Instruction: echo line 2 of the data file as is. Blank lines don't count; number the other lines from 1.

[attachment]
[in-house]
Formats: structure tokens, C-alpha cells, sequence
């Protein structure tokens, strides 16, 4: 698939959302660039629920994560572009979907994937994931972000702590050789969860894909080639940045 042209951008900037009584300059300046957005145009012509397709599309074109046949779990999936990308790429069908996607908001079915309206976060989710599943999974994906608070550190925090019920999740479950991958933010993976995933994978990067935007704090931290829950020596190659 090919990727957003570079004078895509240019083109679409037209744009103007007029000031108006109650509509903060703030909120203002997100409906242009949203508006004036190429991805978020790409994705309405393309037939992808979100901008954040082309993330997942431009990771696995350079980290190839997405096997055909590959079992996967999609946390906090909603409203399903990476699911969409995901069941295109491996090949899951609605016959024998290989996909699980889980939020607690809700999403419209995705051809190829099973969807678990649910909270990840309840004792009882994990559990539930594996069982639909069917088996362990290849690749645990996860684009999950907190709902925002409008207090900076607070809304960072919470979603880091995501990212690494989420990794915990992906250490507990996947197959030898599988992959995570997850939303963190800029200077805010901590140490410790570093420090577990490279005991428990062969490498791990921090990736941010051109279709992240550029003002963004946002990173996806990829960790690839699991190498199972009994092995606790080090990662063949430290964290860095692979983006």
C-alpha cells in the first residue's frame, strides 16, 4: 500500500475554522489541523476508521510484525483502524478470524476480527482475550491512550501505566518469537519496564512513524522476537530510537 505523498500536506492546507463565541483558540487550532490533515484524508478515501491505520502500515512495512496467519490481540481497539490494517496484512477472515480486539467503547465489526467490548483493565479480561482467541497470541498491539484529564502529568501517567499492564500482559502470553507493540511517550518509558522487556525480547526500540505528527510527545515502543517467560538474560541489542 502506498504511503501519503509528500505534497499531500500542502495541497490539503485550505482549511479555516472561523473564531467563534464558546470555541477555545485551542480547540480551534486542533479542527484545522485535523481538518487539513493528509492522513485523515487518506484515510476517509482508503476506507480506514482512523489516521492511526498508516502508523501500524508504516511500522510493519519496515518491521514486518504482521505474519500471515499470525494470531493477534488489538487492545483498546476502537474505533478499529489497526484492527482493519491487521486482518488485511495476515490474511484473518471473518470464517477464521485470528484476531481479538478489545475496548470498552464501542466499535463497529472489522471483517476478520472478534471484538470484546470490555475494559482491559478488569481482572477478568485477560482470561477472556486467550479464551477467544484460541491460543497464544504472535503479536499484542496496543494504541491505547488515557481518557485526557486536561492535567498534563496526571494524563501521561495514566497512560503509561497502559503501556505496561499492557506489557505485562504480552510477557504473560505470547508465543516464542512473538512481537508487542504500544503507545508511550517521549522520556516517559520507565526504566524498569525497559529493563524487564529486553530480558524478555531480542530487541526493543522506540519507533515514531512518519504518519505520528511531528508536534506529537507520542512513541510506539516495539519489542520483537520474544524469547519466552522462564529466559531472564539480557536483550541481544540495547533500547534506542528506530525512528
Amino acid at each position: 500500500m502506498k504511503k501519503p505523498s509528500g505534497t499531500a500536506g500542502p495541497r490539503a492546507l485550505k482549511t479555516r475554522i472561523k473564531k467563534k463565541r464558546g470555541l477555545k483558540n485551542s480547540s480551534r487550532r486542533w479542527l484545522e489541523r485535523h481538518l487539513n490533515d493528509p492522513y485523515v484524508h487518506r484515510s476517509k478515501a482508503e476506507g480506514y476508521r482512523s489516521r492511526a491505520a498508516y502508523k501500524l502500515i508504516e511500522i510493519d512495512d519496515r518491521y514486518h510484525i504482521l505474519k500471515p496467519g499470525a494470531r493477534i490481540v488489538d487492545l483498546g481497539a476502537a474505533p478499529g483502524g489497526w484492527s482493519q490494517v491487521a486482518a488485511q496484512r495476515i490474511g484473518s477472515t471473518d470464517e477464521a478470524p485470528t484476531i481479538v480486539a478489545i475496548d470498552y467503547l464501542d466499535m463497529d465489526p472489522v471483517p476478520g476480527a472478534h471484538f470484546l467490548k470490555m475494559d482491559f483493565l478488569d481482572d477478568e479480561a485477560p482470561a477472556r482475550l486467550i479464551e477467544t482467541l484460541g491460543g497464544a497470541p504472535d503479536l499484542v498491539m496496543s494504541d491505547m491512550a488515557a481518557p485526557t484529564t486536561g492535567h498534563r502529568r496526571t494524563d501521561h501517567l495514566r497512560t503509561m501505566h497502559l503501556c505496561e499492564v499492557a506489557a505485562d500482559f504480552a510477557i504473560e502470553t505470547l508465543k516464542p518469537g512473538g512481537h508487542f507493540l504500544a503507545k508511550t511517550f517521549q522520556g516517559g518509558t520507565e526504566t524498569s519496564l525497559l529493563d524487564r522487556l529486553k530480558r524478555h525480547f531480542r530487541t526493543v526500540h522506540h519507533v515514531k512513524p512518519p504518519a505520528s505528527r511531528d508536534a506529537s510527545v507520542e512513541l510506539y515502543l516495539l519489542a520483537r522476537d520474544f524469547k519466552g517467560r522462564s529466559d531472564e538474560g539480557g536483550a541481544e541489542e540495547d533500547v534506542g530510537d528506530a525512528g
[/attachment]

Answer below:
Formats: structure tokens, C-alpha cells, sequence